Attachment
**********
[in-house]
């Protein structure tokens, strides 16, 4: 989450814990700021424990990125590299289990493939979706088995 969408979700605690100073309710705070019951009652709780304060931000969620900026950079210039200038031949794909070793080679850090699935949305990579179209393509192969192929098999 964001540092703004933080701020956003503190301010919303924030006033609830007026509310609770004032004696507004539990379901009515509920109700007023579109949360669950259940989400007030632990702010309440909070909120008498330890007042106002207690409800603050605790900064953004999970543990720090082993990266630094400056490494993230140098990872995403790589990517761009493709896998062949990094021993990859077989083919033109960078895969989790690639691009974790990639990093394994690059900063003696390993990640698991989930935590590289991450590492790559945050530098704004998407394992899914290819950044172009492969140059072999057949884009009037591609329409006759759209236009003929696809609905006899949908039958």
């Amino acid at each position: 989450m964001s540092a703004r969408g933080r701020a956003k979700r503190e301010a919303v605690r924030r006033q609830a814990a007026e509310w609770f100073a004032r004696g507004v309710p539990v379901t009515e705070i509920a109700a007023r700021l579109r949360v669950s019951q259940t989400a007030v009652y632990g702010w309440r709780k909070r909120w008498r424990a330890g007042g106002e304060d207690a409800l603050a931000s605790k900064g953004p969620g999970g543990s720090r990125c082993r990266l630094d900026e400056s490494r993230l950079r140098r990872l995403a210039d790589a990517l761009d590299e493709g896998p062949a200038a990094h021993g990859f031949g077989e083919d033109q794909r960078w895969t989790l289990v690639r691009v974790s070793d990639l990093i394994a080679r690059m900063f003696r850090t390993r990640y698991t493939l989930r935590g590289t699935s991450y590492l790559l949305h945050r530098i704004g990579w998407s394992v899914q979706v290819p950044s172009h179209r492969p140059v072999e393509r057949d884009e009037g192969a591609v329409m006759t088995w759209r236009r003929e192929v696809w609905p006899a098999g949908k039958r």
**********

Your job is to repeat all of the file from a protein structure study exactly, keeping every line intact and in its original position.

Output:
[in-house]
């Protein structure tokens, strides 16, 4: 989450814990700021424990990125590299289990493939979706088995 969408979700605690100073309710705070019951009652709780304060931000969620900026950079210039200038031949794909070793080679850090699935949305990579179209393509192969192929098999 964001540092703004933080701020956003503190301010919303924030006033609830007026509310609770004032004696507004539990379901009515509920109700007023579109949360669950259940989400007030632990702010309440909070909120008498330890007042106002207690409800603050605790900064953004999970543990720090082993990266630094400056490494993230140098990872995403790589990517761009493709896998062949990094021993990859077989083919033109960078895969989790690639691009974790990639990093394994690059900063003696390993990640698991989930935590590289991450590492790559945050530098704004998407394992899914290819950044172009492969140059072999057949884009009037591609329409006759759209236009003929696809609905006899949908039958």
């Amino acid at each position: 989450m964001s540092a703004r969408g933080r701020a956003k979700r503190e301010a919303v605690r924030r006033q609830a814990a007026e509310w609770f100073a004032r004696g507004v309710p539990v379901t009515e705070i509920a109700a007023r700021l579109r949360v669950s019951q259940t989400a007030v009652y632990g702010w309440r709780k909070r909120w008498r424990a330890g007042g106002e304060d207690a409800l603050a931000s605790k900064g953004p969620g999970g543990s720090r990125c082993r990266l630094d900026e400056s490494r993230l950079r140098r990872l995403a210039d790589a990517l761009d590299e493709g896998p062949a200038a990094h021993g990859f031949g077989e083919d033109q794909r960078w895969t989790l289990v690639r691009v974790s070793d990639l990093i394994a080679r690059m900063f003696r850090t390993r990640y698991t493939l989930r935590g590289t699935s991450y590492l790559l949305h945050r530098i704004g990579w998407s394992v899914q979706v290819p950044s172009h179209r492969p140059v072999e393509r057949d884009e009037g192969a591609v329409m006759t088995w759209r236009r003929e192929v696809w609905p006899a098999g949908k039958r």